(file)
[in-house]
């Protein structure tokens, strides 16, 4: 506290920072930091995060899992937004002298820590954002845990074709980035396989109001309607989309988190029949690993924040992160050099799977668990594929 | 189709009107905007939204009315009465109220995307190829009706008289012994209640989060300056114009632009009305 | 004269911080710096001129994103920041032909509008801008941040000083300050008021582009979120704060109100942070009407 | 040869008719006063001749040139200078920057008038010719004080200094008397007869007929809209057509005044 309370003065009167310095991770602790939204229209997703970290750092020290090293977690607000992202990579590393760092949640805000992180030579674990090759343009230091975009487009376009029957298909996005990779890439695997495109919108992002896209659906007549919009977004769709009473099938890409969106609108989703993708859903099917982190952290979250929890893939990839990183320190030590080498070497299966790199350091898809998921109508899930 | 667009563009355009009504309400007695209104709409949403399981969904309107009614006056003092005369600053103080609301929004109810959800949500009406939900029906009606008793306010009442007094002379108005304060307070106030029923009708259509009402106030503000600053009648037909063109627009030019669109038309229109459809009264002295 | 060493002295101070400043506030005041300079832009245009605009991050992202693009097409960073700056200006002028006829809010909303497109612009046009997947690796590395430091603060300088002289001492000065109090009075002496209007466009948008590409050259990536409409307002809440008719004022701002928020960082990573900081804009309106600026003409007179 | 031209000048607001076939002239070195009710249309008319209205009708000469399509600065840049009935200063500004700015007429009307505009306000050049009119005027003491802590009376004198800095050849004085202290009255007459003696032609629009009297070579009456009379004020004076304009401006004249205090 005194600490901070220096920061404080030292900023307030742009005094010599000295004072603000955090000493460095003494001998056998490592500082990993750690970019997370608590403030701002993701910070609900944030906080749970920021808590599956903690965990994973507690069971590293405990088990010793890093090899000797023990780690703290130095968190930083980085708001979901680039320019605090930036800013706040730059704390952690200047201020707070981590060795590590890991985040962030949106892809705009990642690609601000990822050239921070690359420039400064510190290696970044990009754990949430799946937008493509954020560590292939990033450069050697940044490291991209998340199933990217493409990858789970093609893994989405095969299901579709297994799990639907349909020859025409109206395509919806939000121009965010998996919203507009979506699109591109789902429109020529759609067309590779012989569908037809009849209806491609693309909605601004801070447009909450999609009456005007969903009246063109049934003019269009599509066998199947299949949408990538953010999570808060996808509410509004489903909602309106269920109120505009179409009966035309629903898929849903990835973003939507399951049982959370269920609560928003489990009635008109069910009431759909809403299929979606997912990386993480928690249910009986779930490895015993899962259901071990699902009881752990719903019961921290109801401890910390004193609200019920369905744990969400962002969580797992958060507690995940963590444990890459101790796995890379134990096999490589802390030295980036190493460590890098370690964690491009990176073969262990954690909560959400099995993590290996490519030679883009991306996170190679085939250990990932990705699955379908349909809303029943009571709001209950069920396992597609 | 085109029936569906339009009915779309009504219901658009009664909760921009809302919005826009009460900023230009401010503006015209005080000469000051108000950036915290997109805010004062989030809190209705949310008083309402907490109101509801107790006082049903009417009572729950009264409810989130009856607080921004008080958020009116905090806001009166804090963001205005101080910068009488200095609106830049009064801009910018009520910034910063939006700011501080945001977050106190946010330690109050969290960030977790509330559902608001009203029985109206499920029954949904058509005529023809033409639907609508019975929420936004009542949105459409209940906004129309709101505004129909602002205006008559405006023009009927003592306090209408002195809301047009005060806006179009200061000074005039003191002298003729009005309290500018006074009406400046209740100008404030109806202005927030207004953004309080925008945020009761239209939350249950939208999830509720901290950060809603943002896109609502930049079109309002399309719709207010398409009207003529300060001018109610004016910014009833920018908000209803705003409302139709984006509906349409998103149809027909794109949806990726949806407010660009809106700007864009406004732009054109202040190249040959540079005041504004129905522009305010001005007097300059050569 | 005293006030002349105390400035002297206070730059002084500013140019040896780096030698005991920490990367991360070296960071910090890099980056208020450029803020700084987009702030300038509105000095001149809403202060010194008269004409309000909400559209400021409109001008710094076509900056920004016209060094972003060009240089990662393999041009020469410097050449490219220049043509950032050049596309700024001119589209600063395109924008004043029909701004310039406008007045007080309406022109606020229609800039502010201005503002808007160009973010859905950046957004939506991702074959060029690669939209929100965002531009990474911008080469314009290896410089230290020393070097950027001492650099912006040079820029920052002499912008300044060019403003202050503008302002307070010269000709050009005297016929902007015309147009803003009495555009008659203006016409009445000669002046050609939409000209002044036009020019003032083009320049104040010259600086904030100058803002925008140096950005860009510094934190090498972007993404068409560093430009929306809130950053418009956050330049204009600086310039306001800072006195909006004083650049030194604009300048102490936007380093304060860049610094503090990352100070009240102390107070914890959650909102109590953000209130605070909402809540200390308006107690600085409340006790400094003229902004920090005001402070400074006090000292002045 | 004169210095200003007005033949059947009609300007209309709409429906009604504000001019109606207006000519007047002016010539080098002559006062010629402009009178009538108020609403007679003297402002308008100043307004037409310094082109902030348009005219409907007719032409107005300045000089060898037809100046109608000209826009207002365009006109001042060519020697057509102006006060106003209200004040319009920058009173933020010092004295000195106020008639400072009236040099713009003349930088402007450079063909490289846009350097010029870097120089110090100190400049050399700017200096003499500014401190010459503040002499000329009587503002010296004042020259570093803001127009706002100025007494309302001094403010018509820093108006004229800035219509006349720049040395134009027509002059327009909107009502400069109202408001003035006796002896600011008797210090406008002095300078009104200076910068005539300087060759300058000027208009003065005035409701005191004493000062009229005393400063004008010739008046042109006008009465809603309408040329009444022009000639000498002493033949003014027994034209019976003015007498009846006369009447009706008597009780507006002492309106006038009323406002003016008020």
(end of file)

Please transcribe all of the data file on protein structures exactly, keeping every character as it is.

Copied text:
[in-house]
């Protein structure tokens, strides 16, 4: 506290920072930091995060899992937004002298820590954002845990074709980035396989109001309607989309988190029949690993924040992160050099799977668990594929 | 189709009107905007939204009315009465109220995307190829009706008289012994209640989060300056114009632009009305 | 004269911080710096001129994103920041032909509008801008941040000083300050008021582009979120704060109100942070009407 | 040869008719006063001749040139200078920057008038010719004080200094008397007869007929809209057509005044 309370003065009167310095991770602790939204229209997703970290750092020290090293977690607000992202990579590393760092949640805000992180030579674990090759343009230091975009487009376009029957298909996005990779890439695997495109919108992002896209659906007549919009977004769709009473099938890409969106609108989703993708859903099917982190952290979250929890893939990839990183320190030590080498070497299966790199350091898809998921109508899930 | 667009563009355009009504309400007695209104709409949403399981969904309107009614006056003092005369600053103080609301929004109810959800949500009406939900029906009606008793306010009442007094002379108005304060307070106030029923009708259509009402106030503000600053009648037909063109627009030019669109038309229109459809009264002295 | 060493002295101070400043506030005041300079832009245009605009991050992202693009097409960073700056200006002028006829809010909303497109612009046009997947690796590395430091603060300088002289001492000065109090009075002496209007466009948008590409050259990536409409307002809440008719004022701002928020960082990573900081804009309106600026003409007179 | 031209000048607001076939002239070195009710249309008319209205009708000469399509600065840049009935200063500004700015007429009307505009306000050049009119005027003491802590009376004198800095050849004085202290009255007459003696032609629009009297070579009456009379004020004076304009401006004249205090 005194600490901070220096920061404080030292900023307030742009005094010599000295004072603000955090000493460095003494001998056998490592500082990993750690970019997370608590403030701002993701910070609900944030906080749970920021808590599956903690965990994973507690069971590293405990088990010793890093090899000797023990780690703290130095968190930083980085708001979901680039320019605090930036800013706040730059704390952690200047201020707070981590060795590590890991985040962030949106892809705009990642690609601000990822050239921070690359420039400064510190290696970044990009754990949430799946937008493509954020560590292939990033450069050697940044490291991209998340199933990217493409990858789970093609893994989405095969299901579709297994799990639907349909020859025409109206395509919806939000121009965010998996919203507009979506699109591109789902429109020529759609067309590779012989569908037809009849209806491609693309909605601004801070447009909450999609009456005007969903009246063109049934003019269009599509066998199947299949949408990538953010999570808060996808509410509004489903909602309106269920109120505009179409009966035309629903898929849903990835973003939507399951049982959370269920609560928003489990009635008109069910009431759909809403299929979606997912990386993480928690249910009986779930490895015993899962259901071990699902009881752990719903019961921290109801401890910390004193609200019920369905744990969400962002969580797992958060507690995940963590444990890459101790796995890379134990096999490589802390030295980036190493460590890098370690964690491009990176073969262990954690909560959400099995993590290996490519030679883009991306996170190679085939250990990932990705699955379908349909809303029943009571709001209950069920396992597609 | 085109029936569906339009009915779309009504219901658009009664909760921009809302919005826009009460900023230009401010503006015209005080000469000051108000950036915290997109805010004062989030809190209705949310008083309402907490109101509801107790006082049903009417009572729950009264409810989130009856607080921004008080958020009116905090806001009166804090963001205005101080910068009488200095609106830049009064801009910018009520910034910063939006700011501080945001977050106190946010330690109050969290960030977790509330559902608001009203029985109206499920029954949904058509005529023809033409639907609508019975929420936004009542949105459409209940906004129309709101505004129909602002205006008559405006023009009927003592306090209408002195809301047009005060806006179009200061000074005039003191002298003729009005309290500018006074009406400046209740100008404030109806202005927030207004953004309080925008945020009761239209939350249950939208999830509720901290950060809603943002896109609502930049079109309002399309719709207010398409009207003529300060001018109610004016910014009833920018908000209803705003409302139709984006509906349409998103149809027909794109949806990726949806407010660009809106700007864009406004732009054109202040190249040959540079005041504004129905522009305010001005007097300059050569 | 005293006030002349105390400035002297206070730059002084500013140019040896780096030698005991920490990367991360070296960071910090890099980056208020450029803020700084987009702030300038509105000095001149809403202060010194008269004409309000909400559209400021409109001008710094076509900056920004016209060094972003060009240089990662393999041009020469410097050449490219220049043509950032050049596309700024001119589209600063395109924008004043029909701004310039406008007045007080309406022109606020229609800039502010201005503002808007160009973010859905950046957004939506991702074959060029690669939209929100965002531009990474911008080469314009290896410089230290020393070097950027001492650099912006040079820029920052002499912008300044060019403003202050503008302002307070010269000709050009005297016929902007015309147009803003009495555009008659203006016409009445000669002046050609939409000209002044036009020019003032083009320049104040010259600086904030100058803002925008140096950005860009510094934190090498972007993404068409560093430009929306809130950053418009956050330049204009600086310039306001800072006195909006004083650049030194604009300048102490936007380093304060860049610094503090990352100070009240102390107070914890959650909102109590953000209130605070909402809540200390308006107690600085409340006790400094003229902004920090005001402070400074006090000292002045 | 004169210095200003007005033949059947009609300007209309709409429906009604504000001019109606207006000519007047002016010539080098002559006062010629402009009178009538108020609403007679003297402002308008100043307004037409310094082109902030348009005219409907007719032409107005300045000089060898037809100046109608000209826009207002365009006109001042060519020697057509102006006060106003209200004040319009920058009173933020010092004295000195106020008639400072009236040099713009003349930088402007450079063909490289846009350097010029870097120089110090100190400049050399700017200096003499500014401190010459503040002499000329009587503002010296004042020259570093803001127009706002100025007494309302001094403010018509820093108006004229800035219509006349720049040395134009027509002059327009909107009502400069109202408001003035006796002896600011008797210090406008002095300078009104200076910068005539300087060759300058000027208009003065005035409701005191004493000062009229005393400063004008010739008046042109006008009465809603309408040329009444022009000639000498002493033949003014027994034209019976003015007498009846006369009447009706008597009780507006002492309106006038009323406002003016008020």